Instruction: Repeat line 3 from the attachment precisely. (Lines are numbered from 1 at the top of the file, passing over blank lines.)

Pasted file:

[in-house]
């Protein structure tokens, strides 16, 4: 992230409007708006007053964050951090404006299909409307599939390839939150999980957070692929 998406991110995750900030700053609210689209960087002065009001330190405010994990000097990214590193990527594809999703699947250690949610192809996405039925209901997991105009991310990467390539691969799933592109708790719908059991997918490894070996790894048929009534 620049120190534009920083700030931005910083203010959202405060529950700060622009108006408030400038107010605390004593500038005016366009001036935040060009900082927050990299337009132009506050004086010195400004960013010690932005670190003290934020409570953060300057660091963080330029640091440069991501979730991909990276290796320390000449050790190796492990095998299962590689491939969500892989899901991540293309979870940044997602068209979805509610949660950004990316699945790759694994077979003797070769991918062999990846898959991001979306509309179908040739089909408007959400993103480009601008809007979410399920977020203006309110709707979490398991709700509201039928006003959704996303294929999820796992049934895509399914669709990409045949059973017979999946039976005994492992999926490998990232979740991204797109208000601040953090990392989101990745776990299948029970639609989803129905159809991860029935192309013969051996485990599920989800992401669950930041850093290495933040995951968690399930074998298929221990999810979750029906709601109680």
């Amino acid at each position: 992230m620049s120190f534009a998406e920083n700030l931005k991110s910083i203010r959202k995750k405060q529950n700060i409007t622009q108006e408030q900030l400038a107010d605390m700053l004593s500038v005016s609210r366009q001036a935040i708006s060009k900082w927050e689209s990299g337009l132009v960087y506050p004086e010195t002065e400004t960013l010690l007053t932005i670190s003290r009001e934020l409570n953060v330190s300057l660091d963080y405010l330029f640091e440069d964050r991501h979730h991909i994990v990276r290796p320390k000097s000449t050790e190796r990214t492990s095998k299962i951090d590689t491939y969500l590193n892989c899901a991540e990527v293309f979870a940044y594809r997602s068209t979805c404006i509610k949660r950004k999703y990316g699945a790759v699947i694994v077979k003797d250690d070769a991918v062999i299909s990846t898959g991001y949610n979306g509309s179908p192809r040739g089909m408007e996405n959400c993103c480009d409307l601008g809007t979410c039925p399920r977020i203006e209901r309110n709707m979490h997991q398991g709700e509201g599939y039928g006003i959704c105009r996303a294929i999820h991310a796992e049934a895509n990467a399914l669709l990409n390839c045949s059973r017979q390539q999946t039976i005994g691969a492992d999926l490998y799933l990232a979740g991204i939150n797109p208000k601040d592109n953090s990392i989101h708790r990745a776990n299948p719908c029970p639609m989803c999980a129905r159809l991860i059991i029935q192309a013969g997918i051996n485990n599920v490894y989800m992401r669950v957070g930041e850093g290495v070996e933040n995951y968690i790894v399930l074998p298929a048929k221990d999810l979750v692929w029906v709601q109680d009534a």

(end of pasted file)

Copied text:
């Amino acid at each position: 992230m620049s120190f534009a998406e920083n700030l931005k991110s910083i203010r959202k995750k405060q529950n700060i409007t622009q108006e408030q900030l400038a107010d605390m700053l004593s500038v005016s609210r366009q001036a935040i708006s060009k900082w927050e689209s990299g337009l132009v960087y506050p004086e010195t002065e400004t960013l010690l007053t932005i670190s003290r009001e934020l409570n953060v330190s300057l660091d963080y405010l330029f640091e440069d964050r991501h979730h991909i994990v990276r290796p320390k000097s000449t050790e190796r990214t492990s095998k299962i951090d590689t491939y969500l590193n892989c899901a991540e990527v293309f979870a940044y594809r997602s068209t979805c404006i509610k949660r950004k999703y990316g699945a790759v699947i694994v077979k003797d250690d070769a991918v062999i299909s990846t898959g991001y949610n979306g509309s179908p192809r040739g089909m408007e996405n959400c993103c480009d409307l601008g809007t979410c039925p399920r977020i203006e209901r309110n709707m979490h997991q398991g709700e509201g599939y039928g006003i959704c105009r996303a294929i999820h991310a796992e049934a895509n990467a399914l669709l990409n390839c045949s059973r017979q390539q999946t039976i005994g691969a492992d999926l490998y799933l990232a979740g991204i939150n797109p208000k601040d592109n953090s990392i989101h708790r990745a776990n299948p719908c029970p639609m989803c999980a129905r159809l991860i059991i029935q192309a013969g997918i051996n485990n599920v490894y989800m992401r669950v957070g930041e850093g290495v070996e933040n995951y968690i790894v399930l074998p298929a048929k221990d999810l979750v692929w029906v709601q109680d009534a």